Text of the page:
These days Iím traveling Kimiko Hahnís Narrow Road to the Interior. Because sheíll be here next week, yes. But also because of some other reasons: San Miguel and Sei Shōnagon, and the way it feels to think of someone who has said, “Listen, this is good.”
There is this, in “Blunt Instrument,” about how the Japanese regard veracity: from Japanese Poetic Diaries, Earl Miner comments: “Basho is shown to have fictionalized, altered, and later revised [The Narrow Road Through the Provinces].” Also, “[in Japanese diary literature] there is an artistic reconstitution of fact participating in or paralleling fiction.” And on my favorite nikki: “the Japanese transition from fact to art is of course in the diary rather than the letter...”
Later in the same piece, this:
Notes for ENG 395 (Comp Lit):“But if Issaís intention [in Oraga Haru] is not purely autobiographical, and we find that his account of what purports to be a Ďhistoricalí year is actually an artistic deception, and that he has woven into the fabric suggestions and experiences which come from other years and other areas of his life and mind—if indeed some of them be not pure fiction. He has, with the instinct of the real artist, shaped this year so that it may more fitly reveal the truth of him as a man than any one year, historically considered, could possibly do.”
I think of Calvino, and his skepticism about the uses of biography:
He understood that much of the world we inhabit is made up of signs, and that signs may speak more eloquently than facts. Was he born in San Remo, in Liguria? No, he was born in Santiago de las Vegas, in Cuba, but since “an exotic birth-place on its own is not informative of anything,” he allowed the phrase “born in San Remo” to appear repeatedly in biographical notes about him. Unlike the truth, he suggested, this falsehood said something about who he was as a writer, about his “creative world” (letter of November 21, 1967), “the landscape and environment that... shaped his life” (April 5, 1967).
This is to say that the best biography may be a considered fiction...
Someone else used to quote Calvino along those lines. As in, “Allow me to cite Italo Calvino: ‘I donít give biographical facts, or I give false ones, or anyway I always try to change them from one time to the next. Ask me what you want to know, but I wonít tell you the truth, of that you can be sure.’” But then one day some asshole decided that was unacceptable...
Back to Hahn, and among the many reflections on zuihitsu (the Japanese genre sheís working in), there is this, from the poem, “The Orient”:
The zuihitsu, spatial in every way, differs from the nikki, a “poetic diary” which differs from the Western—that is, differs from documenting fact unless we mean an emotional fact. Differs from what is really true.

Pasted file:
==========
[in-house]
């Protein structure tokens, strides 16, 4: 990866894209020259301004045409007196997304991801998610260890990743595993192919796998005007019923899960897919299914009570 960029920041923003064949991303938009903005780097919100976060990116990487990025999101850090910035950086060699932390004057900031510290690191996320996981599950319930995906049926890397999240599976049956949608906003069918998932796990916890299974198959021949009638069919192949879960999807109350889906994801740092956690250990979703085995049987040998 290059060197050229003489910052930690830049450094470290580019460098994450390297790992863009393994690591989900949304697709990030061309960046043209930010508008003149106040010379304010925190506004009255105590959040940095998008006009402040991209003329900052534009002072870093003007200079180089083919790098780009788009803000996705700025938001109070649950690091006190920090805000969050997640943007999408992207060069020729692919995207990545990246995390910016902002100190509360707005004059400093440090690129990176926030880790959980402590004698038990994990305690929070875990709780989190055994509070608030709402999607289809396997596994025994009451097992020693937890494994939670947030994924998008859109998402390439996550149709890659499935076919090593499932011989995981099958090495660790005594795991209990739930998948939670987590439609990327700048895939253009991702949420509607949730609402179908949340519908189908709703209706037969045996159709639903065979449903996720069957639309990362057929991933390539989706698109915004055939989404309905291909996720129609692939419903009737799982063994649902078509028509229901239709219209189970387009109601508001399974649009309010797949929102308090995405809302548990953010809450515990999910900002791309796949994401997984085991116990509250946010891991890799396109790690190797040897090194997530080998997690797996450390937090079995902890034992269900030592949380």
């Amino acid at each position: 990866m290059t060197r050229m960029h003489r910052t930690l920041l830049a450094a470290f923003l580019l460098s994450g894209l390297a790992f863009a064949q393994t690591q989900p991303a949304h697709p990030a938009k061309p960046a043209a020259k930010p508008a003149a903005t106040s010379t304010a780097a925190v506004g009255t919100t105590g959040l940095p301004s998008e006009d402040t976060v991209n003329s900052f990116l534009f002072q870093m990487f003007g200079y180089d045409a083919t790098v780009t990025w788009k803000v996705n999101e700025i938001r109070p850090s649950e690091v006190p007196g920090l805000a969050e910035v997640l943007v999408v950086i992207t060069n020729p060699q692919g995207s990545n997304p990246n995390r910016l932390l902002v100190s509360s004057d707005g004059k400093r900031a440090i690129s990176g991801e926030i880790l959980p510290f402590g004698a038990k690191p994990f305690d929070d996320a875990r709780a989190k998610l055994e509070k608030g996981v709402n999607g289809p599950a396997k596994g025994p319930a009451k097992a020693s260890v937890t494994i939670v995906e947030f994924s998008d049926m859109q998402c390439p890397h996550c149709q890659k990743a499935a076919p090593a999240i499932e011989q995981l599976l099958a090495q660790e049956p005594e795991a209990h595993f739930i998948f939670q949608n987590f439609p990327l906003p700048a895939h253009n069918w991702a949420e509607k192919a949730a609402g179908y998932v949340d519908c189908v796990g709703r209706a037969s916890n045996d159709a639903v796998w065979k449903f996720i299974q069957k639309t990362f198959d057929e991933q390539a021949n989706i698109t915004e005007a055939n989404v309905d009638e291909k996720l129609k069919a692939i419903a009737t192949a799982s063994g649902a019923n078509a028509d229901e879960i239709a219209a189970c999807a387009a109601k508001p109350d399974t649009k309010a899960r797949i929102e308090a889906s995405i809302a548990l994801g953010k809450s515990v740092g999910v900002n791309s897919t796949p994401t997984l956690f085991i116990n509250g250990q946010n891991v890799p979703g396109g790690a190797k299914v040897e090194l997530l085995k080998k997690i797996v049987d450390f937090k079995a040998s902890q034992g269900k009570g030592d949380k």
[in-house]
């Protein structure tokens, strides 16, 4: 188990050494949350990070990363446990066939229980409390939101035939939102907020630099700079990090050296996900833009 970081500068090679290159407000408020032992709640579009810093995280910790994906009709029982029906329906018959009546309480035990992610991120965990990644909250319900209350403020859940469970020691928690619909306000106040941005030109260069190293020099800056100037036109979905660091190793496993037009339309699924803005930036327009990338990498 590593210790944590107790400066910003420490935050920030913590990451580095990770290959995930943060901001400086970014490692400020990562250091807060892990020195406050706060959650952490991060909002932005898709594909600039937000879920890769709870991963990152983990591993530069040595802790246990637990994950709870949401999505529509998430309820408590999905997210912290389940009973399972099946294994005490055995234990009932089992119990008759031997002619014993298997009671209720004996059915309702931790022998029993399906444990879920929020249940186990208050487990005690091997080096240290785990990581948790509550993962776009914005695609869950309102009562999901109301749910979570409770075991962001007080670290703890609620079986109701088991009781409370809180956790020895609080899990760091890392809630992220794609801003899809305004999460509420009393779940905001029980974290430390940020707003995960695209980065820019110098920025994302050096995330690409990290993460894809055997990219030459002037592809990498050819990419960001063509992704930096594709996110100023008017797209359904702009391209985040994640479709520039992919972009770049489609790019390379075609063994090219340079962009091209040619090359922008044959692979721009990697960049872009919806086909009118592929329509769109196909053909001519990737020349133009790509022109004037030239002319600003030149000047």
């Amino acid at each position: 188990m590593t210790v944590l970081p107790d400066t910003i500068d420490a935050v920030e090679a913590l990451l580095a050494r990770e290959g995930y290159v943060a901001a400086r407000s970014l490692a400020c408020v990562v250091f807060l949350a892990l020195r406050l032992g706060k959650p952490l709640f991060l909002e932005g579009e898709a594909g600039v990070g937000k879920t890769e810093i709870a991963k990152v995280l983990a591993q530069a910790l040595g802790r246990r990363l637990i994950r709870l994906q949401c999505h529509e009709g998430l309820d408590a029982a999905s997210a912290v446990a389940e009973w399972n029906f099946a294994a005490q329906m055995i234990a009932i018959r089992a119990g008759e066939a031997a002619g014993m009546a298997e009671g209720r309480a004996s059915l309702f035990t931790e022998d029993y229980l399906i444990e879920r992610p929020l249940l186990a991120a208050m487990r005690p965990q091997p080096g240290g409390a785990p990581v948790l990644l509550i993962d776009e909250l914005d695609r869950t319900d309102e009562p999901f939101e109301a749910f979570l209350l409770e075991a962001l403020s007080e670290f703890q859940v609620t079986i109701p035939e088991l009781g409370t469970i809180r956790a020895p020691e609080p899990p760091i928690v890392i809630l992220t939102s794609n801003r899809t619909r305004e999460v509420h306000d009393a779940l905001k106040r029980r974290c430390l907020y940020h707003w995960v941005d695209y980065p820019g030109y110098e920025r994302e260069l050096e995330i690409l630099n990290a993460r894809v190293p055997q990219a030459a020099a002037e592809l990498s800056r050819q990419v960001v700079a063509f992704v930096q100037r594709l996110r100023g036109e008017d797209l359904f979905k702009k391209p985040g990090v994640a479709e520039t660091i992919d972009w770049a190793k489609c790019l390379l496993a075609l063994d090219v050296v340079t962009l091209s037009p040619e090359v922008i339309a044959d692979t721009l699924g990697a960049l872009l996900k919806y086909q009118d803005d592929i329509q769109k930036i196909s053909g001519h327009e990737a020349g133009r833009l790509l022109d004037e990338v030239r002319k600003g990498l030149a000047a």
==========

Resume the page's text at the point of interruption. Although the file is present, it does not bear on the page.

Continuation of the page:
Itís been years, but still it comes easy—I think of Douglas Adams and a moment from Last Chance to See:
I remembered once, in Japan, having been to see the Gold Pavilion Temple in Kyoto and being mildly surprised at quite how well it had weathered the passage of time since it was first built in the fourteenth century. I was told it hadnít weathered well at all, and had in fact been burned to the ground twice in this century.
“So it isnít the original building?” I had asked my Japanese guide.
“But yes, of course it is,” he insisted, rather surprised at my question.
“But itís been burned down?”
“Of course. It is an important and historic building.”
“With completely new materials.”
“But of course. It was burned down.”
“So how can it be the same building?”
“It is always the same building.”
I had to admit to myself that this was in fact a perfectly rational point of view, it merely started from an unexpected premise. The idea of the building, the intention of it, its design, are all immutable and are the essence of the building. The intention of the original builders is what survives. The wood of which the design is constructed decays and is replaced when necessary. To be overly concerned with the original materials, which are merely sentimental souvenirs of the past, is to fail to see the living building itself.
I think about this. This difference between fact (in its most Western sense—all sharp angles and stark lines, all wood and materials...) and emotional fact—what is really true.
There are other things here that do that thing a pebble does in a lake. Like this, from “The Orient” again:
Curious how crazy straight guys are about lesbians—as if womenís sex and sexuality are destined to be about the male. For me thereís no quiver in seeing a gay porno flick. It isnít about my desire.
And this, back in “Blunt Instrument”:
What is more interesting to me is how all your complaining about your ex, how all the supposed-confessional stuff—really goes from complaining to becoming his biography. It is really not about you. Heís become the subject. How funny: youíve allowed the man to become the subject. Again.
I think of how often women do this. How often men do not.
Later in the book, in the poem “Shelling,” she mentions in passing (though of course, nothing and everything in poetry, is in passing), a note she has made, a paraphrasing of something from Joseph Campbell on primitive mythology: “In fact her name [Mother Earth]: Mater—materies—matrix—means ‘matter.’”
Just after, she writes: I am finally full of rage at myself.
And finally, some things made of peace and possibility. Like this, in “Pulse and Impulse”:
This body I did not love till after I turned forty—and told myself whatever is flawed is a flaw—not an issue of, say, chocolate. What to tell my daughters?
Like this too, an old friend familiar:
It is lovely when a fragment can be whole. Not just suggest entirety.
[Santo Spirito, Firenze]
[lunedž 11 giugno 2018 ore 11:21:10] [¶]